Ghost in the Light is based on the life of Han Van Meegeren, considered to be one
of the greatest art forgers in history.
In the 1920s, Han was a successful young artist in Holland. He patterned his style on the Old Masters, conservative, precise,
and romantic. But in the latter part of the decade, critics enthralled by Realism
turned their backs on painters like Han. Happily married but tormented by his lack of success, Han decided to revenge his
failures by painting a newly "discovered" Vermeer, and then tearing it to shreds after it is declared a masterpiece. For
three years he struggled to create a painting that would not only be mistaken for a Vermeer, but would pass any scientific
test of its age. The painting was eventually declared "not just a Vermeer, but Vermeer's finest work"; but before he
could destroy it, the painting was sold for half a million dollars. Torn between revenge and wealth, Han accepted the
money in silence. During the next five years, he proceeded to paint four more "newly discovered masterpieces" by
Vermeer, becoming wealthy beyond his wildest dreams. At the same time, his secret carried a price: madness, the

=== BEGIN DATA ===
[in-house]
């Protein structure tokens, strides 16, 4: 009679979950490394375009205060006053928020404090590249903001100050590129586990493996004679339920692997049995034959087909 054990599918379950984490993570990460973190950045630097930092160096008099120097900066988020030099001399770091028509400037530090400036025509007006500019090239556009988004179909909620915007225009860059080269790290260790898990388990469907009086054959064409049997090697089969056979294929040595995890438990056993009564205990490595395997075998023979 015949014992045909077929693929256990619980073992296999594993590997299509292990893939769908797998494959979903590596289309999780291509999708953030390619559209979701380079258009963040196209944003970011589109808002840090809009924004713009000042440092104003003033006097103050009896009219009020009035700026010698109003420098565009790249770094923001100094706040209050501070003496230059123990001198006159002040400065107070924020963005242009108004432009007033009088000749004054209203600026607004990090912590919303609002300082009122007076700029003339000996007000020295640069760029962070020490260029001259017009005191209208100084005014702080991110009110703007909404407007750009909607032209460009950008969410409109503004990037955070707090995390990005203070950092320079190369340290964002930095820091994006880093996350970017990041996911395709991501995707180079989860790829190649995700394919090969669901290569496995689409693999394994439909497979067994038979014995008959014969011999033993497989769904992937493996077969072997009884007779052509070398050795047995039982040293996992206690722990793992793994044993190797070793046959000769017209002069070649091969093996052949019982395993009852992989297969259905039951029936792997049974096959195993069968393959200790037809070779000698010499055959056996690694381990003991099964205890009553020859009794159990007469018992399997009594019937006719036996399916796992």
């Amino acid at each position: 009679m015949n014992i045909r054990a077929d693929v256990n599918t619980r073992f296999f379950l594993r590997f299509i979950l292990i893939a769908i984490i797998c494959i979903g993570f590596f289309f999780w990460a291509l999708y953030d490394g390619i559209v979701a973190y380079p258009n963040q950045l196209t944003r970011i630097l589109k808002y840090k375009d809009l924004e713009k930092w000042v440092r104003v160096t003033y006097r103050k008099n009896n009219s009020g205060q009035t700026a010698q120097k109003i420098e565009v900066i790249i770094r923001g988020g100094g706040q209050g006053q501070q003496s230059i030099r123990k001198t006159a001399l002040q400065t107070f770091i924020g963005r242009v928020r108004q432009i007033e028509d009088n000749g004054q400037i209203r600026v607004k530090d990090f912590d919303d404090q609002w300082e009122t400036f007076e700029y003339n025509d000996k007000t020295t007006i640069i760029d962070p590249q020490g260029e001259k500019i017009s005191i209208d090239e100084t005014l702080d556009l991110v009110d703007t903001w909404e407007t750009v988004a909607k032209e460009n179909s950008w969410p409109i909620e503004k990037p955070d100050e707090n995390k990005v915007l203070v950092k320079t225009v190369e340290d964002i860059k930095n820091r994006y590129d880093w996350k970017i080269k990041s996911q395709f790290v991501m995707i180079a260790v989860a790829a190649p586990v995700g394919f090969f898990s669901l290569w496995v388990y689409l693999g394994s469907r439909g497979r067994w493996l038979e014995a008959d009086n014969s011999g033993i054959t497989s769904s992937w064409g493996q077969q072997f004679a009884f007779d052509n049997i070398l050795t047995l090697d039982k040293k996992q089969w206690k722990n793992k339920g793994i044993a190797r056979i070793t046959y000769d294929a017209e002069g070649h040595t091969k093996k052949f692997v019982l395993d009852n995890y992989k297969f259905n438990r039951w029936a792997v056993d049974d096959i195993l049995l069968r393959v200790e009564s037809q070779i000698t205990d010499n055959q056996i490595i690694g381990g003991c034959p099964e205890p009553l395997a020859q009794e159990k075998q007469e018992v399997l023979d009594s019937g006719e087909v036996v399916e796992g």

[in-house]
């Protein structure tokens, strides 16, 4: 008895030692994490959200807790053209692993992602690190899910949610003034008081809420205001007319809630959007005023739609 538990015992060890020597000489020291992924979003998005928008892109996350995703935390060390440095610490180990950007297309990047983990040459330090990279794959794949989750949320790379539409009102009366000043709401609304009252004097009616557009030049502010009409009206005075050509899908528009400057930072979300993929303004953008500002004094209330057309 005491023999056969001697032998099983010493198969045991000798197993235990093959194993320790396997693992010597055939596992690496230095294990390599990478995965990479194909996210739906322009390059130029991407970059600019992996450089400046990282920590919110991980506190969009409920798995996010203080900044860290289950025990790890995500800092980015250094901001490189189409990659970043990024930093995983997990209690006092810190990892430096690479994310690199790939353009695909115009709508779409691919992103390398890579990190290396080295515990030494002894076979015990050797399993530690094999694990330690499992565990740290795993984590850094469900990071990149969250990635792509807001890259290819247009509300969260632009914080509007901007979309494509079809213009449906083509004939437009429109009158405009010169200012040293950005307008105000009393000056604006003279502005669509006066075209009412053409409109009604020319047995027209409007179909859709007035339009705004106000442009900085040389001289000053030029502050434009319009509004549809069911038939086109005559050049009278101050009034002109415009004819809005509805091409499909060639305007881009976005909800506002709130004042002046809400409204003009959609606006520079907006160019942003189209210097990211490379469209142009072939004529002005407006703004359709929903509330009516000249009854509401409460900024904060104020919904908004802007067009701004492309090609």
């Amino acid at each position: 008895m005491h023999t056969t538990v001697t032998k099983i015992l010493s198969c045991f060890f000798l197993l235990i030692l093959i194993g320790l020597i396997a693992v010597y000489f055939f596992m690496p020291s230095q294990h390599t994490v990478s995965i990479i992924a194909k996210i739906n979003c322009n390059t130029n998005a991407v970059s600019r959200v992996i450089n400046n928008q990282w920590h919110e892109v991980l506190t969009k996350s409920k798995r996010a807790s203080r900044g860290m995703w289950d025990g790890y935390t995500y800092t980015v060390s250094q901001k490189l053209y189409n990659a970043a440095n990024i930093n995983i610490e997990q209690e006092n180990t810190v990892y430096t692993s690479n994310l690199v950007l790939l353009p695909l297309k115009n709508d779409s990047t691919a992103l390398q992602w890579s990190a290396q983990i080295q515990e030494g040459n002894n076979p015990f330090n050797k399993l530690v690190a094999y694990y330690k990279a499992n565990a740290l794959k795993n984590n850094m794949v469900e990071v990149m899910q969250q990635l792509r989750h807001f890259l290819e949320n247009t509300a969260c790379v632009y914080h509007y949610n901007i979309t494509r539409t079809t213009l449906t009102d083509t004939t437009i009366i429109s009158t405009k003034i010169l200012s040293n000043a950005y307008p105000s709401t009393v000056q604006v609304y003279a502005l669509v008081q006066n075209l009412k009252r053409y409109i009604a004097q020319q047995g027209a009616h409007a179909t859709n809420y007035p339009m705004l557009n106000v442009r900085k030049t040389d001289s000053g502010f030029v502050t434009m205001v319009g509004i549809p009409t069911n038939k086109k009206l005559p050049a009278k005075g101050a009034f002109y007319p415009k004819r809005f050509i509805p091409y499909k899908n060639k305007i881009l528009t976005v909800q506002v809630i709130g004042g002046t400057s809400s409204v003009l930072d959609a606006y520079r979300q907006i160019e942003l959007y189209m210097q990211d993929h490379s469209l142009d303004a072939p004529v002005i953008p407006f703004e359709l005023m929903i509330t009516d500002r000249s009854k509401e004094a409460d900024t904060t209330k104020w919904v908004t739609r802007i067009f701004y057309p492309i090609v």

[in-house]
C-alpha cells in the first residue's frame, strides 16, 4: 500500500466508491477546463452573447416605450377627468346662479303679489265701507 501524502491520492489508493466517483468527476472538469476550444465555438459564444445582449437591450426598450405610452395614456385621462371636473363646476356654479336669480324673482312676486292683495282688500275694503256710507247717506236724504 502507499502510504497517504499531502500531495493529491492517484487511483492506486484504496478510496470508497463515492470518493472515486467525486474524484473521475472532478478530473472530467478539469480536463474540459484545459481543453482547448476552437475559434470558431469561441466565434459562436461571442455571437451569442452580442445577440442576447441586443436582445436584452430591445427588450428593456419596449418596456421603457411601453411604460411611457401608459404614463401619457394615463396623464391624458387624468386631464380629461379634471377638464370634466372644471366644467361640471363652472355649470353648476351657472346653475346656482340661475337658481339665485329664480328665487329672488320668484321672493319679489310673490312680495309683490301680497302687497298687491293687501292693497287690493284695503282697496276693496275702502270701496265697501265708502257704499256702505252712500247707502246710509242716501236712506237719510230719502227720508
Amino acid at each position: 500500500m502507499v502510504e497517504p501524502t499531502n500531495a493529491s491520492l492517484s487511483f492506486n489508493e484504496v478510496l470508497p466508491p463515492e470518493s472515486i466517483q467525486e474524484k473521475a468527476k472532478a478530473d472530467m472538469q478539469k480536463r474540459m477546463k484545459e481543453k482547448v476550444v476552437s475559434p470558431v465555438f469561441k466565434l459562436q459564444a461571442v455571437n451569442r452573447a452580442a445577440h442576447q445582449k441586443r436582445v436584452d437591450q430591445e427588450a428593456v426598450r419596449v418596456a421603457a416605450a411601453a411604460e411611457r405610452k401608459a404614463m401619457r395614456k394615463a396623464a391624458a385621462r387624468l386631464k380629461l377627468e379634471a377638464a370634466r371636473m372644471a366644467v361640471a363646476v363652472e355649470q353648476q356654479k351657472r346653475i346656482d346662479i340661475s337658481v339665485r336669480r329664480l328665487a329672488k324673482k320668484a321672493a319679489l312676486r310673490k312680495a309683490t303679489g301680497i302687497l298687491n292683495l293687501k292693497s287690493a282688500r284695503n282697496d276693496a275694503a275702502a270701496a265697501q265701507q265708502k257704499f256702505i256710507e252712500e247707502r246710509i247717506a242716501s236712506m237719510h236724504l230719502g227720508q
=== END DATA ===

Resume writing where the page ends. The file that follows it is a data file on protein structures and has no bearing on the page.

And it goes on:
destruction of his marriage, and morphine addiction. The end of World War II dragged Han's secret into the open.
One of his paintings was discovered in an Austrian salt mine owned by Herman Goering, Hitler's second man. Its
origin was traced back to Han, who was accused of treason for selling a Dutch masterpiece to the Nazi's.
At its heart, Ghost in the Light deals with the love story of Han and his wife, and the conflict between obsession and
love. In its journey, questions of art, fashion, truth, friendship, and the responsibility of artists in wartime all
become underlying currents in the play. Spanning almost two decades, Ghost is both epic and intimate story-telling.
"An unheralded little gem... terrific," writes The Slant Magazine. Nine actors play seventeen roles: Seven men
(ages 25-50); two women ( ages 25-35); multiple sets.
[July, 2000] Second Wind Productions (CA) World Premiere
[Mar, 2001] The Deptford Players (NY) Staged Reading
Format: A full length play in two acts (one intermission); total playing time 135 minutes